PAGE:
Armed with our US passports and Klaus with his west Berlin identity card, we set off. As I recalled we crossed at least four different places that day. We said we had appointments at the Humboldt University and at the Academy of Sciences. The East German guards did not know what to do, so each time we were allowed to pass. At each border crossing station, construction on the wall had begun. It was a rather feeble thing at first, just concrete blocks cemented together. We did go to both the Humboldt University and the Academy of Sciences to visit paleontologists I had met earlier at conferences. We were having coffee in the Academy of Sciences when our host casually asked “By the way, how did you get in here? This building is supposed to be off limits to foreigners”. Klaus said, “Well, I knew where your office was, so we just walked past the guard”. Our host actually lived in west Berlin, but worked in the east. This was not uncommon before the wall was built. He said “When we finish our discussions I will give you an hour to get to the Friedrichstrasse crossing point (later to become ‘Checkpoint Charlie’); then I am going to call security and denounce the guard. Then I will leave and go home to my place in west Berlin and never come back”. We got to the Friedrichstrasse crossing point in half an hour, but leaving East Berlin had gotten more complicated. The guards wanted to know where we had been. Klaus talked us through.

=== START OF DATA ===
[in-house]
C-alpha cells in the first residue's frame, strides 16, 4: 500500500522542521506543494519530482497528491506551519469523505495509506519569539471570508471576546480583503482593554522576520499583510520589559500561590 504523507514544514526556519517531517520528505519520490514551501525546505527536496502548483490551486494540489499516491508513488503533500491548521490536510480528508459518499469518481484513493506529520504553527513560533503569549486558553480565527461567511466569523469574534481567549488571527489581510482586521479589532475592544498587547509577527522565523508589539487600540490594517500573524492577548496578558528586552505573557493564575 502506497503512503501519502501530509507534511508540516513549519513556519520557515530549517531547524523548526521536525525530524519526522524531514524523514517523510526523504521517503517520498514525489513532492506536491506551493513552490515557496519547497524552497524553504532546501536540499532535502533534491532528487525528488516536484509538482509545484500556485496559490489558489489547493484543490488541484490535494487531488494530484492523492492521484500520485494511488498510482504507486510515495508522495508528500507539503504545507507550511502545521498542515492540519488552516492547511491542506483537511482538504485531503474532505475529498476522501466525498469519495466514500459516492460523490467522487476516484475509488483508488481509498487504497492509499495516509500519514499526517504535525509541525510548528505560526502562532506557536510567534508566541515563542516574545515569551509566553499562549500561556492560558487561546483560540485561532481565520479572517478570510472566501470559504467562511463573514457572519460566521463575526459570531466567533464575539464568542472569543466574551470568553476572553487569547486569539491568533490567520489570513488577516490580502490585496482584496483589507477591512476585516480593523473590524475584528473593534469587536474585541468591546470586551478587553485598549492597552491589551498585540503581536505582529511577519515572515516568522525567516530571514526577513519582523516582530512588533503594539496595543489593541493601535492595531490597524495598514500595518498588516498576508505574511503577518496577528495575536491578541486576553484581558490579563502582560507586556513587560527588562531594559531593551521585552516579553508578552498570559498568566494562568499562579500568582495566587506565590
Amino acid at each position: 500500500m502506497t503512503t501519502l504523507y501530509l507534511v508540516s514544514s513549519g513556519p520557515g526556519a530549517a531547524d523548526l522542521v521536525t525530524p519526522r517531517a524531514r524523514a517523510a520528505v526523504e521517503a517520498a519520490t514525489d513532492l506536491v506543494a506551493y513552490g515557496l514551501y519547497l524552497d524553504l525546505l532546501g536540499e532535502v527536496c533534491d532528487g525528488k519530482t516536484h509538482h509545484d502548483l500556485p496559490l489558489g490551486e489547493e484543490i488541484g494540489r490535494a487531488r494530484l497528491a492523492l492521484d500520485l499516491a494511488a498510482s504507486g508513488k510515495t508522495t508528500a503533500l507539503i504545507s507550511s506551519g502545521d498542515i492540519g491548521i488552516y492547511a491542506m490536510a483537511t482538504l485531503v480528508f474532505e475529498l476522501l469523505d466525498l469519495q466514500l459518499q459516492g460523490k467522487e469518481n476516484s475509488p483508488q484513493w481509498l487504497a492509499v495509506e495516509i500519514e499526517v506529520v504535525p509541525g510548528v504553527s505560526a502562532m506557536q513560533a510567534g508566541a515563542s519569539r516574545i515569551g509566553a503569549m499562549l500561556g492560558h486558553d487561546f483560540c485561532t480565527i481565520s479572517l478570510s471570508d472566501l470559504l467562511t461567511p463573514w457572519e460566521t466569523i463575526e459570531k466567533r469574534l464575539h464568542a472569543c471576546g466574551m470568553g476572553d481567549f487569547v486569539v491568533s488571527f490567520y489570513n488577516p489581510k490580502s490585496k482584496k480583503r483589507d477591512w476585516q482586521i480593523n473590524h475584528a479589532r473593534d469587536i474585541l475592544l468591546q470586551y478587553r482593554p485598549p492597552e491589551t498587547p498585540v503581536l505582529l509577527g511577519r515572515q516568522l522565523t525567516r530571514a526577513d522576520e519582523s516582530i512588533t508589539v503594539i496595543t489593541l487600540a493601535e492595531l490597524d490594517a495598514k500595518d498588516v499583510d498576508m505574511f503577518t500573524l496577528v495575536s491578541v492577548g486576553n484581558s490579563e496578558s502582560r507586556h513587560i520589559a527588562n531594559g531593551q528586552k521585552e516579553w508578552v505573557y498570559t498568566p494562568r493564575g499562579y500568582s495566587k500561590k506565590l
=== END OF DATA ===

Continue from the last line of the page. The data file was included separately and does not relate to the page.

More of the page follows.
This had been my first experience in a Communist country; I found it fascinating. When, a few months later I was asked to serve as a reviewer on a doctoral thesis at the Charles University in Prague, I happily accepted.
But now back to the story of how I got involved in marine research.
I resolved at the end of that summer that I wanted to study modern shallow water marine environments. To my amazement, the Department Head at the University of Illinois, George White, found this a great idea. Since Urbana, Illinois is not exactly on the seashore I needed to find a location where I could work. I decided to tour the marine laboratories of the Gulf Coast and Florida during the Christmas break after spending the holiday with my family in Dallas.
To make a long story short, the seawater around the laboratories in Texas and Alabama is muddy, and it is cold in winter, so I was much happier when I visited Miami. The University of Miami’s Institute of Marine Sciences was filled with interesting characters, perhaps the most intriguing a geologist named Cesare Emiliani. Miami seemed like a good place to work, but I had one more place to visit on my list, a field station of the American Museum of Natural History, the Lerner Marine Laboratory. The Laboratory was located on the island of Bimini, Bahamas, just across the Florida Straits from Miami. After visiting the Institute in Miami, I flew with Pappy Chalk himself, owner of Chalk’s airline, in a seaplane to Bimini. There I found a paradise for someone who wanted to study marine environments. Crystal clear waters, a huge variety of environments, including some small coral reefs, and an incredibly hospitable staff. I worked out of the Lerner Marine Laboratory for over eight years.